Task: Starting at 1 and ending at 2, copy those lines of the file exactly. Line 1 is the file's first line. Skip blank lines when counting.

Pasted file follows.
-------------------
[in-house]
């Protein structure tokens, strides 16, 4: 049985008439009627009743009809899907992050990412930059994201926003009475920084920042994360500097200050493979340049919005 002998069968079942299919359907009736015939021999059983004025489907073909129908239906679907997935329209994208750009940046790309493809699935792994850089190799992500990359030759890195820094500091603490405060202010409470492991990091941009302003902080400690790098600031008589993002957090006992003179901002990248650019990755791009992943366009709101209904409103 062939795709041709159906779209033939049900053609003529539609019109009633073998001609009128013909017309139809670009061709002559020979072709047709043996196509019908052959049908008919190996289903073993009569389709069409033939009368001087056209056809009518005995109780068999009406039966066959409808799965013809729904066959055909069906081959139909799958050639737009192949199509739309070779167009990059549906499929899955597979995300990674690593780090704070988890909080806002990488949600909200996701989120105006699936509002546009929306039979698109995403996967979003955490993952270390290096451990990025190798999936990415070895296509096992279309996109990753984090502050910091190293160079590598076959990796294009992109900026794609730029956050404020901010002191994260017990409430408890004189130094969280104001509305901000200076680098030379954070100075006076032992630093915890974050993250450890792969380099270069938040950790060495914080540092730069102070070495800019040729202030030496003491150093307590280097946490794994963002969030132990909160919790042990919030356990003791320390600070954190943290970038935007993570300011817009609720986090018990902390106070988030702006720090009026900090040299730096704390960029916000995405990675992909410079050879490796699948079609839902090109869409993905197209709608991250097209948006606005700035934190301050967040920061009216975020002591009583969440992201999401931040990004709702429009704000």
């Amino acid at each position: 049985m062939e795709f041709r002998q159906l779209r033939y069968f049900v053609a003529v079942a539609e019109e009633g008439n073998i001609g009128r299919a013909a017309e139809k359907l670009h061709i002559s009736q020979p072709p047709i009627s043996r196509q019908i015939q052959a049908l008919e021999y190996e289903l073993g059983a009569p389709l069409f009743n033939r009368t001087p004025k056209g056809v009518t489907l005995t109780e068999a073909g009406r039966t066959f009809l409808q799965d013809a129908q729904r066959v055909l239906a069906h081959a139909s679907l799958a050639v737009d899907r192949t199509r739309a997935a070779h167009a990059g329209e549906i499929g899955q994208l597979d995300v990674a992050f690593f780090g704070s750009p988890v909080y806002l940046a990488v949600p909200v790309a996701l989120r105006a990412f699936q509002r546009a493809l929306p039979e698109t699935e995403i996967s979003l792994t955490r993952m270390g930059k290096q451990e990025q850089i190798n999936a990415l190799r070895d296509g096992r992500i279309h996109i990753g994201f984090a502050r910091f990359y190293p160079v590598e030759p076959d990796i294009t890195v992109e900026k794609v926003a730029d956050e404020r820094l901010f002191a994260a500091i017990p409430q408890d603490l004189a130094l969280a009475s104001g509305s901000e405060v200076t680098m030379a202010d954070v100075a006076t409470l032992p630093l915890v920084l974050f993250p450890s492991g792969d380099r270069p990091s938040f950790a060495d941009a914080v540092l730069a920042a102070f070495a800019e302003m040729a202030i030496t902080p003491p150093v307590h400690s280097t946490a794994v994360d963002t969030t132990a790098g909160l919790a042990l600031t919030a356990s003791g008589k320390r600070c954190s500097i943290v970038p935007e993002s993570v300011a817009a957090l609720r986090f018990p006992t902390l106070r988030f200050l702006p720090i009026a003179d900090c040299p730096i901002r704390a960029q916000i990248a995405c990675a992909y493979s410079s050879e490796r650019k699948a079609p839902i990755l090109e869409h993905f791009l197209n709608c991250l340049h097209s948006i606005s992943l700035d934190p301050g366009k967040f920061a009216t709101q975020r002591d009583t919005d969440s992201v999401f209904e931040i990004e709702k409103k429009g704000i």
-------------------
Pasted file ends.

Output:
[in-house]
């Protein structure tokens, strides 16, 4: 049985008439009627009743009809899907992050990412930059994201926003009475920084920042994360500097200050493979340049919005 002998069968079942299919359907009736015939021999059983004025489907073909129908239906679907997935329209994208750009940046790309493809699935792994850089190799992500990359030759890195820094500091603490405060202010409470492991990091941009302003902080400690790098600031008589993002957090006992003179901002990248650019990755791009992943366009709101209904409103 062939795709041709159906779209033939049900053609003529539609019109009633073998001609009128013909017309139809670009061709002559020979072709047709043996196509019908052959049908008919190996289903073993009569389709069409033939009368001087056209056809009518005995109780068999009406039966066959409808799965013809729904066959055909069906081959139909799958050639737009192949199509739309070779167009990059549906499929899955597979995300990674690593780090704070988890909080806002990488949600909200996701989120105006699936509002546009929306039979698109995403996967979003955490993952270390290096451990990025190798999936990415070895296509096992279309996109990753984090502050910091190293160079590598076959990796294009992109900026794609730029956050404020901010002191994260017990409430408890004189130094969280104001509305901000200076680098030379954070100075006076032992630093915890974050993250450890792969380099270069938040950790060495914080540092730069102070070495800019040729202030030496003491150093307590280097946490794994963002969030132990909160919790042990919030356990003791320390600070954190943290970038935007993570300011817009609720986090018990902390106070988030702006720090009026900090040299730096704390960029916000995405990675992909410079050879490796699948079609839902090109869409993905197209709608991250097209948006606005700035934190301050967040920061009216975020002591009583969440992201999401931040990004709702429009704000």